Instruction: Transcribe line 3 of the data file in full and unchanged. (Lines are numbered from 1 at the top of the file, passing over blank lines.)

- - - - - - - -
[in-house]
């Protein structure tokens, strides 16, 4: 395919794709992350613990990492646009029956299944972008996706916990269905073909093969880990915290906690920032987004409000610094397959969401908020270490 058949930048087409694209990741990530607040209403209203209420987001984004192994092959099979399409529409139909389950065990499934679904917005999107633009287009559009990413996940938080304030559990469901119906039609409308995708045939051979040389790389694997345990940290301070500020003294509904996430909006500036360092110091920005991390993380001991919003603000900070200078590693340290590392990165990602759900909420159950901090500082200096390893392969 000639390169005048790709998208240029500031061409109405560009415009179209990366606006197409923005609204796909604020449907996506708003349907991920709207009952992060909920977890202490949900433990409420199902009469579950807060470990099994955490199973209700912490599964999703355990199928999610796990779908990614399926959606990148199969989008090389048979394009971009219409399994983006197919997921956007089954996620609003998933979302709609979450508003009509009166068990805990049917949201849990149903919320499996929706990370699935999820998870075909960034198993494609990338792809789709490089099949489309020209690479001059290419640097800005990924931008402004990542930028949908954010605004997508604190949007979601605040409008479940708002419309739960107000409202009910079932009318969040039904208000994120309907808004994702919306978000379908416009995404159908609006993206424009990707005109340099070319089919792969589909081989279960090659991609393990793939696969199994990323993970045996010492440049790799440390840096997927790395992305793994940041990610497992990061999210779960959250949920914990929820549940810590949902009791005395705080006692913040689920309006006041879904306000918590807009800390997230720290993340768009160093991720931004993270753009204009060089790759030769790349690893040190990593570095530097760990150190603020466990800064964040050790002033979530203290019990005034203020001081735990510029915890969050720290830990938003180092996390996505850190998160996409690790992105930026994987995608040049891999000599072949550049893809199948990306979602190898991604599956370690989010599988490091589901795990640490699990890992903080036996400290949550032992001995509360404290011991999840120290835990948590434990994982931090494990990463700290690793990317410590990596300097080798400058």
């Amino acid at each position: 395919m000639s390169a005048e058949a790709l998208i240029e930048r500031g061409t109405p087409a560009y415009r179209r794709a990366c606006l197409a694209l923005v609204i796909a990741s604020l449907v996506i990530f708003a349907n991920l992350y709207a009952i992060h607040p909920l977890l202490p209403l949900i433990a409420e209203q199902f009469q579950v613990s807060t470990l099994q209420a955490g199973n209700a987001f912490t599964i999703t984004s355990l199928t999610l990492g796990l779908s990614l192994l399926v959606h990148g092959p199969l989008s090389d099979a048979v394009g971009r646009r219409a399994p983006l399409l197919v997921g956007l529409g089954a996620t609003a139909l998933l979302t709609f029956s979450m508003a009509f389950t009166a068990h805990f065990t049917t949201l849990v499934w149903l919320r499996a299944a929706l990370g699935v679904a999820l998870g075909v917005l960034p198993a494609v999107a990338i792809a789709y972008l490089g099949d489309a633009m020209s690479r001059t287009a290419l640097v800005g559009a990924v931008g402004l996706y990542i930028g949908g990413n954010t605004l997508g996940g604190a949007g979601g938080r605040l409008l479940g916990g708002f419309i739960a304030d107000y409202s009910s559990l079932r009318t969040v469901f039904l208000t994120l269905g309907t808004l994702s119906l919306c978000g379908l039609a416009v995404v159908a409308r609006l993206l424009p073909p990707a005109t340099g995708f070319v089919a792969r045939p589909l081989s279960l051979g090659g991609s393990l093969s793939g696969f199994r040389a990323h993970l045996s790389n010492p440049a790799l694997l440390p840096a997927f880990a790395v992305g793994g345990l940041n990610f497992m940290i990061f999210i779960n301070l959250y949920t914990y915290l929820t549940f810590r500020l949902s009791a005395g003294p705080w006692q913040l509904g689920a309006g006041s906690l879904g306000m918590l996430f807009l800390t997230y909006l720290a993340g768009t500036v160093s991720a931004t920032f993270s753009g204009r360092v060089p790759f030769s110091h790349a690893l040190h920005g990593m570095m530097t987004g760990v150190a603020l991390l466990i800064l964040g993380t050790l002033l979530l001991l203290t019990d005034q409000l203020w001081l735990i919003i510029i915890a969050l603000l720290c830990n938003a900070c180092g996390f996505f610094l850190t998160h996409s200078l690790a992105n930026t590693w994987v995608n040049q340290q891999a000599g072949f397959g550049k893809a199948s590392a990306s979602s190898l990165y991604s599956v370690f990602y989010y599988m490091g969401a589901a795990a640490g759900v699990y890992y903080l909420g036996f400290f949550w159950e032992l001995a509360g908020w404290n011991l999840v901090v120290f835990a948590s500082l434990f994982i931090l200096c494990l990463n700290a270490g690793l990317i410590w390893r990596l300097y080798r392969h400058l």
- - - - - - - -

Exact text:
């Amino acid at each position: 395919m000639s390169a005048e058949a790709l998208i240029e930048r500031g061409t109405p087409a560009y415009r179209r794709a990366c606006l197409a694209l923005v609204i796909a990741s604020l449907v996506i990530f708003a349907n991920l992350y709207a009952i992060h607040p909920l977890l202490p209403l949900i433990a409420e209203q199902f009469q579950v613990s807060t470990l099994q209420a955490g199973n209700a987001f912490t599964i999703t984004s355990l199928t999610l990492g796990l779908s990614l192994l399926v959606h990148g092959p199969l989008s090389d099979a048979v394009g971009r646009r219409a399994p983006l399409l197919v997921g956007l529409g089954a996620t609003a139909l998933l979302t709609f029956s979450m508003a009509f389950t009166a068990h805990f065990t049917t949201l849990v499934w149903l919320r499996a299944a929706l990370g699935v679904a999820l998870g075909v917005l960034p198993a494609v999107a990338i792809a789709y972008l490089g099949d489309a633009m020209s690479r001059t287009a290419l640097v800005g559009a990924v931008g402004l996706y990542i930028g949908g990413n954010t605004l997508g996940g604190a949007g979601g938080r605040l409008l479940g916990g708002f419309i739960a304030d107000y409202s009910s559990l079932r009318t969040v469901f039904l208000t994120l269905g309907t808004l994702s119906l919306c978000g379908l039609a416009v995404v159908a409308r609006l993206l424009p073909p990707a005109t340099g995708f070319v089919a792969r045939p589909l081989s279960l051979g090659g991609s393990l093969s793939g696969f199994r040389a990323h993970l045996s790389n010492p440049a790799l694997l440390p840096a997927f880990a790395v992305g793994g345990l940041n990610f497992m940290i990061f999210i779960n301070l959250y949920t914990y915290l929820t549940f810590r500020l949902s009791a005395g003294p705080w006692q913040l509904g689920a309006g006041s906690l879904g306000m918590l996430f807009l800390t997230y909006l720290a993340g768009t500036v160093s991720a931004t920032f993270s753009g204009r360092v060089p790759f030769s110091h790349a690893l040190h920005g990593m570095m530097t987004g760990v150190a603020l991390l466990i800064l964040g993380t050790l002033l979530l001991l203290t019990d005034q409000l203020w001081l735990i919003i510029i915890a969050l603000l720290c830990n938003a900070c180092g996390f996505f610094l850190t998160h996409s200078l690790a992105n930026t590693w994987v995608n040049q340290q891999a000599g072949f397959g550049k893809a199948s590392a990306s979602s190898l990165y991604s599956v370690f990602y989010y599988m490091g969401a589901a795990a640490g759900v699990y890992y903080l909420g036996f400290f949550w159950e032992l001995a509360g908020w404290n011991l999840v901090v120290f835990a948590s500082l434990f994982i931090l200096c494990l990463n700290a270490g690793l990317i410590w390893r990596l300097y080798r392969h400058l």